Looking Back

This year — this semester — has probably been the most formative stretch of my life thus far (other than my pre-natal literally formative days/months). I have experienced all-time lows and have reaped great successes. On a slightly more dull and topic-oriented note, I can say the same about this semester of AP English III.

I can definitely pinpoint my worst moment of the year for English class: my quiz over The Crucible. I got a 44. Yep. I could not identify a single character by full name, which certainly makes an ID assessment tough. Though only a daily grade, it served as a (mid-semester!) wakeup call; I learned that I must more closely absorb details of everything I am required to read. In my defense I watched the movie, which I was told would be okay, but I digress. Having learned my lesson, I read Adventures of Huckleberry Finn very closely, and was very successful on all of its assessments.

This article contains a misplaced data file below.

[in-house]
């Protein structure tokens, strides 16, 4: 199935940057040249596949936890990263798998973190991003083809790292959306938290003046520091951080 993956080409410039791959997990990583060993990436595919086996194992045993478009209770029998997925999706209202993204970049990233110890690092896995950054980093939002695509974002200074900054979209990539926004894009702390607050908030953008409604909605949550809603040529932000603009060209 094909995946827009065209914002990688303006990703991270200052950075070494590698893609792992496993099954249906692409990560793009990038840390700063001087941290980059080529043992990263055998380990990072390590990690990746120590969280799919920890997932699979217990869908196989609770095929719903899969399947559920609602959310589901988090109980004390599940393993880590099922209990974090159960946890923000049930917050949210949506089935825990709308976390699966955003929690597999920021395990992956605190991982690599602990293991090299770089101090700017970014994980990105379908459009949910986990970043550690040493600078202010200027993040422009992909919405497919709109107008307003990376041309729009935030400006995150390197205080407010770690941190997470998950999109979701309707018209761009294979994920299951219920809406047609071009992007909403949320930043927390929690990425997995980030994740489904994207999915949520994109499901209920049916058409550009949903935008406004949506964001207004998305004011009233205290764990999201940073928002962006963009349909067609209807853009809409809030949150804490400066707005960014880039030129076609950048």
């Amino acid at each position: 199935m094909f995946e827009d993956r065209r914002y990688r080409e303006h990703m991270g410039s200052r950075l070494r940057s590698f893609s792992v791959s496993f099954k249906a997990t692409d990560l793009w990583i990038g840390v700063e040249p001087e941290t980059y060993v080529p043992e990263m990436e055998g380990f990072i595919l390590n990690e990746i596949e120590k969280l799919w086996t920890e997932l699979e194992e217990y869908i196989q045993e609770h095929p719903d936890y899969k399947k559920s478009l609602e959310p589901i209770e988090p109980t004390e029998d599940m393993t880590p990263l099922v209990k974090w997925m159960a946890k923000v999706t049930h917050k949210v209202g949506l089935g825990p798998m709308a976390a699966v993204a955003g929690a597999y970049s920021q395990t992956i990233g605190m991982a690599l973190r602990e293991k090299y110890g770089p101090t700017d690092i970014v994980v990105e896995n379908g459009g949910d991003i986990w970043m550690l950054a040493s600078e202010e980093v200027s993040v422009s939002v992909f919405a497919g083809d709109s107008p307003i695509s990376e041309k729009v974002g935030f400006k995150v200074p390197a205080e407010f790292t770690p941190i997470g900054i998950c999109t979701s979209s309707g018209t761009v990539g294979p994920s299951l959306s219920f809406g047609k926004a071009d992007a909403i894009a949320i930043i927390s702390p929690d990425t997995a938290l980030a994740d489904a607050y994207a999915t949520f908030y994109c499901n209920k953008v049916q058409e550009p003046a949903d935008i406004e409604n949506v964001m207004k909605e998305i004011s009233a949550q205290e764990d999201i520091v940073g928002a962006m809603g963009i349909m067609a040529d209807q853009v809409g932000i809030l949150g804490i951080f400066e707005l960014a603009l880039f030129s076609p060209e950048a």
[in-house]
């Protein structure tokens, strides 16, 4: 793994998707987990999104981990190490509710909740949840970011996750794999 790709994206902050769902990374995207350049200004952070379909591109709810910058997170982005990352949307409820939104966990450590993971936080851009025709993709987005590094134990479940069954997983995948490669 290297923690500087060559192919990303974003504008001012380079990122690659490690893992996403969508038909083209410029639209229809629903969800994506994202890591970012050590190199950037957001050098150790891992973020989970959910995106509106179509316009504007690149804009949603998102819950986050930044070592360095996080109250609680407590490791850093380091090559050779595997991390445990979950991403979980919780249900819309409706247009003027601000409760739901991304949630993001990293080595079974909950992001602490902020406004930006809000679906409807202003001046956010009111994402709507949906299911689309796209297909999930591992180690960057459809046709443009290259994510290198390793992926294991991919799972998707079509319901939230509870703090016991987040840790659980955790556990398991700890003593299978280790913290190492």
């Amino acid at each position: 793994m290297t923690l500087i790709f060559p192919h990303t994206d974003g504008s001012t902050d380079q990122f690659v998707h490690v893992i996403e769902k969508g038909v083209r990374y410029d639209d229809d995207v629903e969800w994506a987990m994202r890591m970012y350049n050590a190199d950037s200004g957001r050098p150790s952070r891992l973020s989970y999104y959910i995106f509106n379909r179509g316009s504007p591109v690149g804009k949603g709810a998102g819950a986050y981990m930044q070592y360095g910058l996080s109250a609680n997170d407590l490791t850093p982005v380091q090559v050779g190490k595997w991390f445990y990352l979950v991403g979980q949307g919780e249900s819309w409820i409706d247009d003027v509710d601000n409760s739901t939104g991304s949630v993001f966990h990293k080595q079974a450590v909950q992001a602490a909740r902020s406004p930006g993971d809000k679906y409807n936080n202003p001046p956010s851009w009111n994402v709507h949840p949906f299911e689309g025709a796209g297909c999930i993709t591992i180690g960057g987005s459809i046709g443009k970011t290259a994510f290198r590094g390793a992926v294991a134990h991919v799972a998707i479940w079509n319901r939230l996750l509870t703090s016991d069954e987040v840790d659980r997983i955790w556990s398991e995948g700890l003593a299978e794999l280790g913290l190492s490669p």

However, I cannot recall a specific moment or point that I would identify as being the most positive. Don’t take this to mean that I did not have my fair share of positive experiences; in fact, the vast majority of the year was positive! But if I haaaaaad to pick one general area I thoroughly enjoyed, it would be participating in group discussions. As I’m positive (ha) you know, I like to talk, so sharing my ideas out loud — and hearing what others think — is something I find enjoyable. An idea that has helped me a lot this year through all my discussion-based activities (school, GSA, Interfaith), which I will not attempt to take credit for since I am positive (ha) I did not come up with it, is that others are just as grounded in their beliefs and will defend them in the same way that I am grounded in and will defend mine. This has helped me become more open-minded, and that makes discussion all the more fun.